When I think of a neighborhood, I think of the street in Colorado Springs where my parents’ house stands, the house where I’ve lived off and on ever since moving out at 17.
I think of the garage artist and his wife who play catch in their driveway, the man half a block down who smokes and says hi when I’m walking my dog every day, and the elderly couple in the corner house who own an ancient Basset Hound and send thank-you cards to everyone with Christmas lights each year. I think about the Russian sage and wild raspberries that my parents planted years ago, which finally found roots and have begun to take dominion over the yard. I think about the trail that winds around behind the rows of houses along a creek in the shadow of the Rocky Mountain front range. And I think about the foliage after the rain. The grateful plants open up with new colors we’ve never seen before and hold onto every drop of glittering moisture in the slanting sun like they never want to let them go.
My parents have owned this house for 23 years. Since then, collectively and alone, my family and I have lived in the Philippines, gone to college, taught abroad, attended grad school, and left to do whatever else life has planned for us. The truth is that because of all my coming and going, I couldn’t tell you the name of a single person who lives on my street—except for the Basset Hound; his name is Nester. I feel a conflicting sense of sanctuary and solitude when I come back to this house.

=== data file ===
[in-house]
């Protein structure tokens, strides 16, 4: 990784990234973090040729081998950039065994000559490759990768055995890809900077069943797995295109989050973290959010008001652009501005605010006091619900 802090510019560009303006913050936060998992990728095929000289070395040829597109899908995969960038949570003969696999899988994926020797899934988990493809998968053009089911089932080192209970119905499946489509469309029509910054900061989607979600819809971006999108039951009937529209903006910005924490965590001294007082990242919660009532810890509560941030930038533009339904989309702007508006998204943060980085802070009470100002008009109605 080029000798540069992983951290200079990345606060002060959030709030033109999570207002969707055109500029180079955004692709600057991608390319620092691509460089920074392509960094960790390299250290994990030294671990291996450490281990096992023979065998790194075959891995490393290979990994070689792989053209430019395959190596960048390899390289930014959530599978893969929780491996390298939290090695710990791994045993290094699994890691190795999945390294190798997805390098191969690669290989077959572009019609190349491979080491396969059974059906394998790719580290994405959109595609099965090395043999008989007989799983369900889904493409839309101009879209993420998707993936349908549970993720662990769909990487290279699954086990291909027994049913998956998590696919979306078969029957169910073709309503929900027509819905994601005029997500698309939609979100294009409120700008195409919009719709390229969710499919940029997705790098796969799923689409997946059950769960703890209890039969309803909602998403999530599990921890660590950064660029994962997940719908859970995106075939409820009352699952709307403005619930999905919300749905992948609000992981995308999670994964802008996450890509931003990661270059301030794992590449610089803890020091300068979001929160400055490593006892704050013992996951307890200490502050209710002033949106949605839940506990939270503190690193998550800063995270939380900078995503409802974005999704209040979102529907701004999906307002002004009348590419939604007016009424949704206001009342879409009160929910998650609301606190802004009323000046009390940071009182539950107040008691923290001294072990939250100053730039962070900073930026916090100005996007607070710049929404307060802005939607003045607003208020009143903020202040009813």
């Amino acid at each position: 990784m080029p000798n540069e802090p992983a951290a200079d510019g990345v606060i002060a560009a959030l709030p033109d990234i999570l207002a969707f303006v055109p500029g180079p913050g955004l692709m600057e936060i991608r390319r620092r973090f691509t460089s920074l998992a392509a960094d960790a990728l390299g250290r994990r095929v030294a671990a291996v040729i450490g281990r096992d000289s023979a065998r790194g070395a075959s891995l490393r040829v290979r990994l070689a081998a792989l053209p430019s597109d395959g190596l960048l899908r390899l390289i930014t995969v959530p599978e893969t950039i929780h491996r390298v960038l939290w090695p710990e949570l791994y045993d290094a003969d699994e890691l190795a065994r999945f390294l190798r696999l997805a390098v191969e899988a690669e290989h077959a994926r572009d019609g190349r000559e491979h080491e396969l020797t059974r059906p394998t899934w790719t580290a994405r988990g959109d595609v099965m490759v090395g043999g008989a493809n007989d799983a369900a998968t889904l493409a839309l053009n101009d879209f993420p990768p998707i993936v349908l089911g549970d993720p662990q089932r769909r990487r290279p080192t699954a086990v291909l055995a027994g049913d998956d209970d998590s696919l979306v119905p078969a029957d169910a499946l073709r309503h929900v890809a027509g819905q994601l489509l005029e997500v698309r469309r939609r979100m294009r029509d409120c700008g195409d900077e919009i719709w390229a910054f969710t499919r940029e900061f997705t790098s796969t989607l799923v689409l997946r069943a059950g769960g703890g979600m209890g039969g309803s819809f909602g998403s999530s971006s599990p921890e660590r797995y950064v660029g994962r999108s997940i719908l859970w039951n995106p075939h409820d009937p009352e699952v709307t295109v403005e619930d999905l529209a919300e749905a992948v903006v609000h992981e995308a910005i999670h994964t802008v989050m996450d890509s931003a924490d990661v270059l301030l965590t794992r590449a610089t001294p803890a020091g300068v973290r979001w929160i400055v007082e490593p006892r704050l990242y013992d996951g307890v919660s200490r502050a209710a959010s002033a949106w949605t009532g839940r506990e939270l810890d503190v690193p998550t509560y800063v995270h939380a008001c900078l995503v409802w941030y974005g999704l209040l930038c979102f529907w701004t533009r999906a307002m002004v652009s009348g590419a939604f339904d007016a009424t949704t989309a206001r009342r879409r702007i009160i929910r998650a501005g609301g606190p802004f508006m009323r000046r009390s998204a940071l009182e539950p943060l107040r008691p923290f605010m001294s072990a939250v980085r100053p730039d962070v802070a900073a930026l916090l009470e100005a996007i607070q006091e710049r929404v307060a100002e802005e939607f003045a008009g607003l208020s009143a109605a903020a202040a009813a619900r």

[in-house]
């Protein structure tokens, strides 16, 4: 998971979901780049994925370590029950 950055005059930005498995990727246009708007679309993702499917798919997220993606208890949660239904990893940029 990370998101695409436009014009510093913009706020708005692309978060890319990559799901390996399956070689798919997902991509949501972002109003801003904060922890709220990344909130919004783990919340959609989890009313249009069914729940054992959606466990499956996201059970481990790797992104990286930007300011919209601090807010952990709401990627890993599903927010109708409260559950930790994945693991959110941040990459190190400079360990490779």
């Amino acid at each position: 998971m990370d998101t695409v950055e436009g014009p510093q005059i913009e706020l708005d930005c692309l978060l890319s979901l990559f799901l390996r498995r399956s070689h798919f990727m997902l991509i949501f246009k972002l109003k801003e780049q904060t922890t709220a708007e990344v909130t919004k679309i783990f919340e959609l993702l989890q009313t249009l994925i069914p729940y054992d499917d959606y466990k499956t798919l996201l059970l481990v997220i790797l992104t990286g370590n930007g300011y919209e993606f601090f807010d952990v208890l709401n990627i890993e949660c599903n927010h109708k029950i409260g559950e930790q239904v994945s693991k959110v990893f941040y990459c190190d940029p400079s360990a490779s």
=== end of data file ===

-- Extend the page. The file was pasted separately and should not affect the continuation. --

When I think of my own neighborhood, I think about my global community, and specifically the people with whom I have shared rooms, dorms, houses, and apartments, everywhere from Indiana to Manila to France. I think about home-cooked birthday meals, late-night noodle runs, homework parties that hopelessly dissolved into all-night conversations, and families who eventually came to be adopted as my own. I think about spontaneous Skype calls, impromptu sleepovers during overnight layovers, football game reunions, Snapchats from work, and so many nothings that add up to such significant somethings. I make sure to see these people when I’m in Germany or Zimbabwe for five days, and I fly across the country to hold their wedding dresses while they pee. They are the ones I have shared my life with, and we have all managed to reserve a little plot of virtual real estate in our lives to keep these neighborhoods alive and well.
One day I aspire to live in a geographical neighborhood and know not only the names of everyone in all the houses on my street, but also their daily struggles and sick relatives, their small grievances and large griefs. I will bring them home-cooked meals in a meager effort to comfort them, and in turn they will feed my soul with the warmth of familiarity, routine, and constancy. I will find my roots (wherever they might be), and although I will always have my wings, I might fold them for a season while I learn what it takes to plant a garden, host a block party, and be a loving neighbor. I will plant sage and raspberries and let them take over my garden.
Grace is the Assistant Director of Kaleidoscope, a nonprofit organization that runs programs for children who grow up in more than one country to provide them with safe spaces to navigate belonging and equip them with tools for success. She spends most of her time driving around the state of Colorado in her van, Benji.